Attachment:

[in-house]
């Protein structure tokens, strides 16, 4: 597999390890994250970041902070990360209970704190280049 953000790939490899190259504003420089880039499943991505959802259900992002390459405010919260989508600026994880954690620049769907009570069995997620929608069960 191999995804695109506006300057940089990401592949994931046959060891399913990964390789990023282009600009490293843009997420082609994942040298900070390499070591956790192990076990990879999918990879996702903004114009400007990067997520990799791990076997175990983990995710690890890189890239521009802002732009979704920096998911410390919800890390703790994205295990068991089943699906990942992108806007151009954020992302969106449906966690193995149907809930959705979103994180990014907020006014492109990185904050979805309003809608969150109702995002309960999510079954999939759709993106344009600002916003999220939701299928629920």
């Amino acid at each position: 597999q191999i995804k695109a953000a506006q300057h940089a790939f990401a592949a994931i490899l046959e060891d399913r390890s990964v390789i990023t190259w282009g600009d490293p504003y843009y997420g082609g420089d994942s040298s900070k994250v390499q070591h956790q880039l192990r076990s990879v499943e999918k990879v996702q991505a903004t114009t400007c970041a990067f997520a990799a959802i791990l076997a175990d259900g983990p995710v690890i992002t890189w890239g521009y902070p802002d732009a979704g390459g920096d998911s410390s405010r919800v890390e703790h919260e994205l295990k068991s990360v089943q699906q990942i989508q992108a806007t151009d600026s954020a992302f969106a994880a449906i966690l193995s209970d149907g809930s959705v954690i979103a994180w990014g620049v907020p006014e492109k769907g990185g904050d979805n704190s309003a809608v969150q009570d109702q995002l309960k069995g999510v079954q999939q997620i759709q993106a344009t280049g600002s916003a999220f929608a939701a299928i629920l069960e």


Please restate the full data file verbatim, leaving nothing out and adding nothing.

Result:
[in-house]
């Protein structure tokens, strides 16, 4: 597999390890994250970041902070990360209970704190280049 953000790939490899190259504003420089880039499943991505959802259900992002390459405010919260989508600026994880954690620049769907009570069995997620929608069960 191999995804695109506006300057940089990401592949994931046959060891399913990964390789990023282009600009490293843009997420082609994942040298900070390499070591956790192990076990990879999918990879996702903004114009400007990067997520990799791990076997175990983990995710690890890189890239521009802002732009979704920096998911410390919800890390703790994205295990068991089943699906990942992108806007151009954020992302969106449906966690193995149907809930959705979103994180990014907020006014492109990185904050979805309003809608969150109702995002309960999510079954999939759709993106344009600002916003999220939701299928629920």
């Amino acid at each position: 597999q191999i995804k695109a953000a506006q300057h940089a790939f990401a592949a994931i490899l046959e060891d399913r390890s990964v390789i990023t190259w282009g600009d490293p504003y843009y997420g082609g420089d994942s040298s900070k994250v390499q070591h956790q880039l192990r076990s990879v499943e999918k990879v996702q991505a903004t114009t400007c970041a990067f997520a990799a959802i791990l076997a175990d259900g983990p995710v690890i992002t890189w890239g521009y902070p802002d732009a979704g390459g920096d998911s410390s405010r919800v890390e703790h919260e994205l295990k068991s990360v089943q699906q990942i989508q992108a806007t151009d600026s954020a992302f969106a994880a449906i966690l193995s209970d149907g809930s959705v954690i979103a994180w990014g620049v907020p006014e492109k769907g990185g904050d979805n704190s309003a809608v969150q009570d109702q995002l309960k069995g999510v079954q999939q997620i759709q993106a344009t280049g600002s916003a999220f929608a939701a299928i629920l069960e």